Created with support from the Ann & Lyman Henderson Fund for New Ballets

Mourning tends to be a misunderstood and neglected process in the human life. Because responding to a loss is often awkward, uncomfortable, even frightening for all concerned, many tend and feel the need to avoid dealing with grief. Good Mourning looks at breaking this negative stigma, and attempts to shed positivity on this necessary human process. The five steps to completion include, (yet not necessary in the following order) denial, bargaining, anger, depression and acceptance.

Good Mourning attempts to reconcile society’s misinterpretations and celebrate grief in a positive light.

Life & Laughter

Choreography: Bengt Jörgen
Music: Ignaz Moscheles
Lighting Design: Joseph PatrickCostume Design Anne Armit
Costume Construction: Margaret Lamb
Number of Dancers: 12
Running Time: 23min

Created with support from the Ann & Lyman Henderson Fund for New Ballets and the Hal Jackman Foundation

Discovering this lovely piano concerto made me want to create a light, fluid piece, much like water sparkling in a stream on a sunny afternoon. When Lyman Henderson approached me about commissioning a work to remember Ann and her love of ballet, I immediately thought of this music as a wonderful reflection of a life well lived. Initially I had not planned to connect Ann and Lyman’s real lives with this piece, however with time I inexorably gravitated towards their undeniably beautiful relationship. And so I use their initial meeting in England during the war as the jumping off point for the ballet. While not a narrative work, the warmth and support that formed such an important bond between them and Ann’s wondrous engagement with life became the axis on which the ballet turns.”
Bengt Jörgen

Life and Laughter will now be in memory of both Ann and Lyman, reflecting their inspiring and warm journey through life.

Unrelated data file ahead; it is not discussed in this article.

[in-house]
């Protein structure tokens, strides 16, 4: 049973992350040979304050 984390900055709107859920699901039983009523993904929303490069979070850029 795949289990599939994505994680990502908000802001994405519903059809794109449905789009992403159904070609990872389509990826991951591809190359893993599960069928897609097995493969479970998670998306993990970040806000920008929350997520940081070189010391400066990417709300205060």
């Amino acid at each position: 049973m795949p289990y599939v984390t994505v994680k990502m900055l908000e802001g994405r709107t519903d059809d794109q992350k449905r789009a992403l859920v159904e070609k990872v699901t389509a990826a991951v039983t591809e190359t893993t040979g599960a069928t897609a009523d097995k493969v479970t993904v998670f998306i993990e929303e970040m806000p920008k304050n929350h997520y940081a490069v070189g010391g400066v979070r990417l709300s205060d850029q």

Séance

Concept & Choreography: Malgorzata Nowacka
Music: Amon Tobin, Two Fingers, Craig Stockbridge and Apparat
Lighting Design: Arun Srinivasan
Costume Design: Diane Sobers
Number of Dancers: 6
Running Time: 14min

Created with support from the Ann & Lyman Henderson Fund for New Ballets

“Séance started as an exploration of the complexity of romantic relationships, and the impossible places they reach when they come to an end. Consequently, the movement vocabulary is about the entangled space between people that seems impossible to solve. Within this space, the role of memory plays a huge role. We do not break up or separate from people without a shared past – the past is attached to the present moment, in this impossible space.

I was thinking about a symbolic approach that would capture this idea, and from that came the idea of a Séance. A Séance is often held to contact people from the past – in this case from a personal past, where each person encounters something different they need to engage with.”
Malgorzata Nowacka

YET (Again)

Choreography: Allen Kaeja
Music: Edgardo Moreno (with kind permission of the composer www.musicamoreno.com)
Lighting Design: Arun Srinivasan
Costumes: Diane Sobers
Number of Dancers: 4
Running Time: 7min

Created with support from the Ann & Lyman Henderson Fund for New Ballets

Driven by the precipice of decision, three men struggle with choice, weaving through the complex worlds of uncertainty, clouded intensions and the search to find solace. Each has a fragility that leaves them vulnerable yet strength is harnessed through the precision and decision in their actions and sensibilities.

Allen Kaeja developed the Kaeja Elevations approach to partnering from two decades of refined exploration and collaboration with Karen Kaeja.